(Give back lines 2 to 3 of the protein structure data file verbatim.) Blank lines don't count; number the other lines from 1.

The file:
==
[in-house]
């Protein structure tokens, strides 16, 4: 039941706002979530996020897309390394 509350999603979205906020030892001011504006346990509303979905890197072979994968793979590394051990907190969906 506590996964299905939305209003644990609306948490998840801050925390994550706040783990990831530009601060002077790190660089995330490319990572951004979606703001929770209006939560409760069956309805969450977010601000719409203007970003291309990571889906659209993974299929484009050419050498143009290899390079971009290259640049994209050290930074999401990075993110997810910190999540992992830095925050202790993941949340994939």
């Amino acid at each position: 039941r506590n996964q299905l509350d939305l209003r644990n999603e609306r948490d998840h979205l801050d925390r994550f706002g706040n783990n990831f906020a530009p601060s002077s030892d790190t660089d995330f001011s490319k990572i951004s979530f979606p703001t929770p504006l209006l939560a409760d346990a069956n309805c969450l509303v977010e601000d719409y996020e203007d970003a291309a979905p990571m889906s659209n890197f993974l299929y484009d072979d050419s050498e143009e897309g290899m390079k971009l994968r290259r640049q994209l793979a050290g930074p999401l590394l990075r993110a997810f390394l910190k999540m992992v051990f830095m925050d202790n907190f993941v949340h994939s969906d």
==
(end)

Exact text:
């Protein structure tokens, strides 16, 4: 039941706002979530996020897309390394 509350999603979205906020030892001011504006346990509303979905890197072979994968793979590394051990907190969906 506590996964299905939305209003644990609306948490998840801050925390994550706040783990990831530009601060002077790190660089995330490319990572951004979606703001929770209006939560409760069956309805969450977010601000719409203007970003291309990571889906659209993974299929484009050419050498143009290899390079971009290259640049994209050290930074999401990075993110997810910190999540992992830095925050202790993941949340994939």
């Amino acid at each position: 039941r506590n996964q299905l509350d939305l209003r644990n999603e609306r948490d998840h979205l801050d925390r994550f706002g706040n783990n990831f906020a530009p601060s002077s030892d790190t660089d995330f001011s490319k990572i951004s979530f979606p703001t929770p504006l209006l939560a409760d346990a069956n309805c969450l509303v977010e601000d719409y996020e203007d970003a291309a979905p990571m889906s659209n890197f993974l299929y484009d072979d050419s050498e143009e897309g290899m390079k971009l994968r290259r640049q994209l793979a050290g930074p999401l590394l990075r993110a997810f390394l910190k999540m992992v051990f830095m925050d202790n907190f993941v949340h994939s969906d």